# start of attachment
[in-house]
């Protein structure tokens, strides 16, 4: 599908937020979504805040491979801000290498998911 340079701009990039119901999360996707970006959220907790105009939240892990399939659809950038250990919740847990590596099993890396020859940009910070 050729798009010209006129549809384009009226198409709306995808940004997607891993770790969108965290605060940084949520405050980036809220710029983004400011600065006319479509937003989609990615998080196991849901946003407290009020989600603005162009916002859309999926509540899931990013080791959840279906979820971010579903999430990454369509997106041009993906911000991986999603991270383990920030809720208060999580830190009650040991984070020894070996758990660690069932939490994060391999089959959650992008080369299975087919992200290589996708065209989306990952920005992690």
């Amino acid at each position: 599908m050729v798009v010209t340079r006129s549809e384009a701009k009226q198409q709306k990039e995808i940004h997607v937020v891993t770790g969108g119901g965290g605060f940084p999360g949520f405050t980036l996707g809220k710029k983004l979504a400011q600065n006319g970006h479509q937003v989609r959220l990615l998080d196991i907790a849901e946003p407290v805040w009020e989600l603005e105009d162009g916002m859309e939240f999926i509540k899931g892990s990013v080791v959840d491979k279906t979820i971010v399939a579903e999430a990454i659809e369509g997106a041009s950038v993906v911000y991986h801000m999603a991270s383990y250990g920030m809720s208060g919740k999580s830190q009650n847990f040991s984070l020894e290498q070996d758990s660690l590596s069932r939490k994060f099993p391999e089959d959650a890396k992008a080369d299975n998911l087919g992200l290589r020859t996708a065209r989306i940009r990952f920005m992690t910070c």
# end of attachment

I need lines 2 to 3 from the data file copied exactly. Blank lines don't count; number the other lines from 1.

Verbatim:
């Protein structure tokens, strides 16, 4: 599908937020979504805040491979801000290498998911 340079701009990039119901999360996707970006959220907790105009939240892990399939659809950038250990919740847990590596099993890396020859940009910070 050729798009010209006129549809384009009226198409709306995808940004997607891993770790969108965290605060940084949520405050980036809220710029983004400011600065006319479509937003989609990615998080196991849901946003407290009020989600603005162009916002859309999926509540899931990013080791959840279906979820971010579903999430990454369509997106041009993906911000991986999603991270383990920030809720208060999580830190009650040991984070020894070996758990660690069932939490994060391999089959959650992008080369299975087919992200290589996708065209989306990952920005992690």
């Amino acid at each position: 599908m050729v798009v010209t340079r006129s549809e384009a701009k009226q198409q709306k990039e995808i940004h997607v937020v891993t770790g969108g119901g965290g605060f940084p999360g949520f405050t980036l996707g809220k710029k983004l979504a400011q600065n006319g970006h479509q937003v989609r959220l990615l998080d196991i907790a849901e946003p407290v805040w009020e989600l603005e105009d162009g916002m859309e939240f999926i509540k899931g892990s990013v080791v959840d491979k279906t979820i971010v399939a579903e999430a990454i659809e369509g997106a041009s950038v993906v911000y991986h801000m999603a991270s383990y250990g920030m809720s208060g919740k999580s830190q009650n847990f040991s984070l020894e290498q070996d758990s660690l590596s069932r939490k994060f099993p391999e089959d959650a890396k992008a080369d299975n998911l087919g992200l290589r020859t996708a065209r989306i940009r990952f920005m992690t910070c």